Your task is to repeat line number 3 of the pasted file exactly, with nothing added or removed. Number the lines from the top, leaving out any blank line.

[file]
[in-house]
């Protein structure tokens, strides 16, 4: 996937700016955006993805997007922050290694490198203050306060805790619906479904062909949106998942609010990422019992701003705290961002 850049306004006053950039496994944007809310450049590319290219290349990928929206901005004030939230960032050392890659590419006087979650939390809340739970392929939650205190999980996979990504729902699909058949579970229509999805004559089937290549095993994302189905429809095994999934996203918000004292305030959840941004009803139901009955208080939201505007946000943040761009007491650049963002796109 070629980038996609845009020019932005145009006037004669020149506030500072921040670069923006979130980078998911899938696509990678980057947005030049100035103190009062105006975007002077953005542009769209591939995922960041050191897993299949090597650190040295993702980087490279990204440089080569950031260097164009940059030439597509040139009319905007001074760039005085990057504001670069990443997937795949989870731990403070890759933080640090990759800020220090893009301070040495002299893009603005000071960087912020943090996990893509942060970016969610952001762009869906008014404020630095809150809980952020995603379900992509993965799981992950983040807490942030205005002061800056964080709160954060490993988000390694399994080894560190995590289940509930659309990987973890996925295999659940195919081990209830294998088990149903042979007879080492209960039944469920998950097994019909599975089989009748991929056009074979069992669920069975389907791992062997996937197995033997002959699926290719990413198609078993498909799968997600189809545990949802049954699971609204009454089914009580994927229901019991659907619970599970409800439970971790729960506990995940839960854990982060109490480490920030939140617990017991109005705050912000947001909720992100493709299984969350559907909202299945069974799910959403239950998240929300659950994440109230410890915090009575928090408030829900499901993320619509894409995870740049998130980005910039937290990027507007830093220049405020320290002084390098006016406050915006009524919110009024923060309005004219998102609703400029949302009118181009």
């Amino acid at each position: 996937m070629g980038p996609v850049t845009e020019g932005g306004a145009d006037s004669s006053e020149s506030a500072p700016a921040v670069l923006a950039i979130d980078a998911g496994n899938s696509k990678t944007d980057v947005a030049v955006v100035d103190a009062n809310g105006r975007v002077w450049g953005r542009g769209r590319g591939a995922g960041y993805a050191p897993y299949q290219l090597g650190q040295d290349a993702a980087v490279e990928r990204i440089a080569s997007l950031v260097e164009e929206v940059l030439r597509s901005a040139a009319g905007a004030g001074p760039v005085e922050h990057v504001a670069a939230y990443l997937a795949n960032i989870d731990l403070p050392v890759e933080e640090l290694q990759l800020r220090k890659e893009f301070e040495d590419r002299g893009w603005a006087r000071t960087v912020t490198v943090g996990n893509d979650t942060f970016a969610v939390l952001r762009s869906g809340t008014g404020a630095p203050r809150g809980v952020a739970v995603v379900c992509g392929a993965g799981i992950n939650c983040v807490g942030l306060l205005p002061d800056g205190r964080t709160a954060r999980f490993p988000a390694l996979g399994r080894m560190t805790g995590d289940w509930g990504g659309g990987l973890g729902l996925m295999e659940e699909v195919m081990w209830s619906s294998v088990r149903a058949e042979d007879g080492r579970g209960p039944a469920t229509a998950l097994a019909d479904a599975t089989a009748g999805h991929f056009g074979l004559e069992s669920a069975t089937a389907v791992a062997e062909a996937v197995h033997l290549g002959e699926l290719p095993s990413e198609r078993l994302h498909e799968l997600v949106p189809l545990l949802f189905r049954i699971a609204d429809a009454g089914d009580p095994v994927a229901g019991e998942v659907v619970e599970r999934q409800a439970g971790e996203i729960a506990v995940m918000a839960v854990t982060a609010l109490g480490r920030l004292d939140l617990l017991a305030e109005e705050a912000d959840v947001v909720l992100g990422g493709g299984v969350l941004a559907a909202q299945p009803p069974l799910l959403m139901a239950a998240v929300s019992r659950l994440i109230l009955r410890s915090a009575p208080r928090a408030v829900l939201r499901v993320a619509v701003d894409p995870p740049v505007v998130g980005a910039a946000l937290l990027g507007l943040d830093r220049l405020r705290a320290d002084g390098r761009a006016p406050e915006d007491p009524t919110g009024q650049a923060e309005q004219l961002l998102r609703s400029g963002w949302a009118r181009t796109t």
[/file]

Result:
């Amino acid at each position: 996937m070629g980038p996609v850049t845009e020019g932005g306004a145009d006037s004669s006053e020149s506030a500072p700016a921040v670069l923006a950039i979130d980078a998911g496994n899938s696509k990678t944007d980057v947005a030049v955006v100035d103190a009062n809310g105006r975007v002077w450049g953005r542009g769209r590319g591939a995922g960041y993805a050191p897993y299949q290219l090597g650190q040295d290349a993702a980087v490279e990928r990204i440089a080569s997007l950031v260097e164009e929206v940059l030439r597509s901005a040139a009319g905007a004030g001074p760039v005085e922050h990057v504001a670069a939230y990443l997937a795949n960032i989870d731990l403070p050392v890759e933080e640090l290694q990759l800020r220090k890659e893009f301070e040495d590419r002299g893009w603005a006087r000071t960087v912020t490198v943090g996990n893509d979650t942060f970016a969610v939390l952001r762009s869906g809340t008014g404020a630095p203050r809150g809980v952020a739970v995603v379900c992509g392929a993965g799981i992950n939650c983040v807490g942030l306060l205005p002061d800056g205190r964080t709160a954060r999980f490993p988000a390694l996979g399994r080894m560190t805790g995590d289940w509930g990504g659309g990987l973890g729902l996925m295999e659940e699909v195919m081990w209830s619906s294998v088990r149903a058949e042979d007879g080492r579970g209960p039944a469920t229509a998950l097994a019909d479904a599975t089989a009748g999805h991929f056009g074979l004559e069992s669920a069975t089937a389907v791992a062997e062909a996937v197995h033997l290549g002959e699926l290719p095993s990413e198609r078993l994302h498909e799968l997600v949106p189809l545990l949802f189905r049954i699971a609204d429809a009454g089914d009580p095994v994927a229901g019991e998942v659907v619970e599970r999934q409800a439970g971790e996203i729960a506990v995940m918000a839960v854990t982060a609010l109490g480490r920030l004292d939140l617990l017991a305030e109005e705050a912000d959840v947001v909720l992100g990422g493709g299984v969350l941004a559907a909202q299945p009803p069974l799910l959403m139901a239950a998240v929300s019992r659950l994440i109230l009955r410890s915090a009575p208080r928090a408030v829900l939201r499901v993320a619509v701003d894409p995870p740049v505007v998130g980005a910039a946000l937290l990027g507007l943040d830093r220049l405020r705290a320290d002084g390098r761009a006016p406050e915006d007491p009524t919110g009024q650049a923060e309005q004219l961002l998102r609703s400029g963002w949302a009118r181009t796109t």